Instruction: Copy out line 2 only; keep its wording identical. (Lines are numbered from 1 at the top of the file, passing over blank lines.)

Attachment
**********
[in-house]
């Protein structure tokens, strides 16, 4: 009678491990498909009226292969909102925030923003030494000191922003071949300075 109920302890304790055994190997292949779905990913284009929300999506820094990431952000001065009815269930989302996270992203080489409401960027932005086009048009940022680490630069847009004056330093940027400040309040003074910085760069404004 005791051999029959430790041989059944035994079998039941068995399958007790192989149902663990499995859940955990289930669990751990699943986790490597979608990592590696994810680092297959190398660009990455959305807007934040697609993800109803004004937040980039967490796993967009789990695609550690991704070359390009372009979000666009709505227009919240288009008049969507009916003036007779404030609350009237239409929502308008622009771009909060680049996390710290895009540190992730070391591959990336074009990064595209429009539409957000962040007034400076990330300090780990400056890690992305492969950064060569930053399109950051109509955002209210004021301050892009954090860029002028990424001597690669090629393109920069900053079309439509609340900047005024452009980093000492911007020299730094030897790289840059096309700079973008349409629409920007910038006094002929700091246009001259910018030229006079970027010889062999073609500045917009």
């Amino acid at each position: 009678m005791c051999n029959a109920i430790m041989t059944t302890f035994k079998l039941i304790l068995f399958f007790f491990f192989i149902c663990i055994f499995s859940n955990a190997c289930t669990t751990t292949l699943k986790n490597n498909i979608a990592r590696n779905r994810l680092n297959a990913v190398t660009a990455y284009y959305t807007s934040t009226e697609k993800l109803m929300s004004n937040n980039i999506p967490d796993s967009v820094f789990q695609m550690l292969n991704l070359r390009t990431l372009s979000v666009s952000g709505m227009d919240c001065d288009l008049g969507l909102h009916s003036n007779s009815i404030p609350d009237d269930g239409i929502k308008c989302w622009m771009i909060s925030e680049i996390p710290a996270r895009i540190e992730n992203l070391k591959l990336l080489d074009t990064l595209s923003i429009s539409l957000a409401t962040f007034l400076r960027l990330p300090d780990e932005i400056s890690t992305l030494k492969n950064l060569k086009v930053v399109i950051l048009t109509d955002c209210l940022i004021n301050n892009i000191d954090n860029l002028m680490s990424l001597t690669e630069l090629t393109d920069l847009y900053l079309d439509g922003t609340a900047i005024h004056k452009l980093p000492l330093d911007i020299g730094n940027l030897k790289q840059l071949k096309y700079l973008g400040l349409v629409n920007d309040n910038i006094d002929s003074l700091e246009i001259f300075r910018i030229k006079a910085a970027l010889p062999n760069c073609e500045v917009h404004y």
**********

């Protein structure tokens, strides 16, 4: 009678491990498909009226292969909102925030923003030494000191922003071949300075 109920302890304790055994190997292949779905990913284009929300999506820094990431952000001065009815269930989302996270992203080489409401960027932005086009048009940022680490630069847009004056330093940027400040309040003074910085760069404004 005791051999029959430790041989059944035994079998039941068995399958007790192989149902663990499995859940955990289930669990751990699943986790490597979608990592590696994810680092297959190398660009990455959305807007934040697609993800109803004004937040980039967490796993967009789990695609550690991704070359390009372009979000666009709505227009919240288009008049969507009916003036007779404030609350009237239409929502308008622009771009909060680049996390710290895009540190992730070391591959990336074009990064595209429009539409957000962040007034400076990330300090780990400056890690992305492969950064060569930053399109950051109509955002209210004021301050892009954090860029002028990424001597690669090629393109920069900053079309439509609340900047005024452009980093000492911007020299730094030897790289840059096309700079973008349409629409920007910038006094002929700091246009001259910018030229006079970027010889062999073609500045917009």